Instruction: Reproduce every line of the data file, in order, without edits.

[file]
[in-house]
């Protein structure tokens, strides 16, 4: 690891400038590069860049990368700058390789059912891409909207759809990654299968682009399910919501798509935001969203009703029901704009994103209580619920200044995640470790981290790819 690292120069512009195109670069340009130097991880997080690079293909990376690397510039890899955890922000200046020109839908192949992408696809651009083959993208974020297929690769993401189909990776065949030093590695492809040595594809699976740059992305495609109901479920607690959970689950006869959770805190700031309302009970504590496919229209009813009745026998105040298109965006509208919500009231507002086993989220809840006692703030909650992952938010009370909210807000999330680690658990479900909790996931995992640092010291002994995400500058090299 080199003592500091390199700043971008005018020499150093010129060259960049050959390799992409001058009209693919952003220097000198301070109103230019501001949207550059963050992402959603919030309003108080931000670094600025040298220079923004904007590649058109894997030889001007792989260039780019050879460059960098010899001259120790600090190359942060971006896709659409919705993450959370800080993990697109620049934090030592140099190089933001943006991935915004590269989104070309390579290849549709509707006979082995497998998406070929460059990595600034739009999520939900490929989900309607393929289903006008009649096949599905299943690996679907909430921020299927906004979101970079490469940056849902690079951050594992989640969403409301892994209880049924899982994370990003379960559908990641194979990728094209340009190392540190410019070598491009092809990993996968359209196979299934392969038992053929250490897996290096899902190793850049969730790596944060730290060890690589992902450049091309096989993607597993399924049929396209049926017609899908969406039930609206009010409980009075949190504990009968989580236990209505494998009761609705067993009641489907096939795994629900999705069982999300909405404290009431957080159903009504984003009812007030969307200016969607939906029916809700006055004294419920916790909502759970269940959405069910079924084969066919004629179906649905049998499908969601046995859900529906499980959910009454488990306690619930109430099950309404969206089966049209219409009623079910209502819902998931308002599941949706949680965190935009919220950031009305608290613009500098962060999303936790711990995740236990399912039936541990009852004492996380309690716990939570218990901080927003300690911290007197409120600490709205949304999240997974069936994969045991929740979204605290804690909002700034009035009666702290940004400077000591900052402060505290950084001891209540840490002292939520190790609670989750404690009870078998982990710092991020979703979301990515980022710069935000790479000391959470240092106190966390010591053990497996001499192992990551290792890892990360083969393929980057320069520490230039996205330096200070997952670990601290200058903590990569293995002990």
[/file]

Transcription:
[in-house]
């Protein structure tokens, strides 16, 4: 690891400038590069860049990368700058390789059912891409909207759809990654299968682009399910919501798509935001969203009703029901704009994103209580619920200044995640470790981290790819 690292120069512009195109670069340009130097991880997080690079293909990376690397510039890899955890922000200046020109839908192949992408696809651009083959993208974020297929690769993401189909990776065949030093590695492809040595594809699976740059992305495609109901479920607690959970689950006869959770805190700031309302009970504590496919229209009813009745026998105040298109965006509208919500009231507002086993989220809840006692703030909650992952938010009370909210807000999330680690658990479900909790996931995992640092010291002994995400500058090299 080199003592500091390199700043971008005018020499150093010129060259960049050959390799992409001058009209693919952003220097000198301070109103230019501001949207550059963050992402959603919030309003108080931000670094600025040298220079923004904007590649058109894997030889001007792989260039780019050879460059960098010899001259120790600090190359942060971006896709659409919705993450959370800080993990697109620049934090030592140099190089933001943006991935915004590269989104070309390579290849549709509707006979082995497998998406070929460059990595600034739009999520939900490929989900309607393929289903006008009649096949599905299943690996679907909430921020299927906004979101970079490469940056849902690079951050594992989640969403409301892994209880049924899982994370990003379960559908990641194979990728094209340009190392540190410019070598491009092809990993996968359209196979299934392969038992053929250490897996290096899902190793850049969730790596944060730290060890690589992902450049091309096989993607597993399924049929396209049926017609899908969406039930609206009010409980009075949190504990009968989580236990209505494998009761609705067993009641489907096939795994629900999705069982999300909405404290009431957080159903009504984003009812007030969307200016969607939906029916809700006055004294419920916790909502759970269940959405069910079924084969066919004629179906649905049998499908969601046995859900529906499980959910009454488990306690619930109430099950309404969206089966049209219409009623079910209502819902998931308002599941949706949680965190935009919220950031009305608290613009500098962060999303936790711990995740236990399912039936541990009852004492996380309690716990939570218990901080927003300690911290007197409120600490709205949304999240997974069936994969045991929740979204605290804690909002700034009035009666702290940004400077000591900052402060505290950084001891209540840490002292939520190790609670989750404690009870078998982990710092991020979703979301990515980022710069935000790479000391959470240092106190966390010591053990497996001499192992990551290792890892990360083969393929980057320069520490230039996205330096200070997952670990601290200058903590990569293995002990």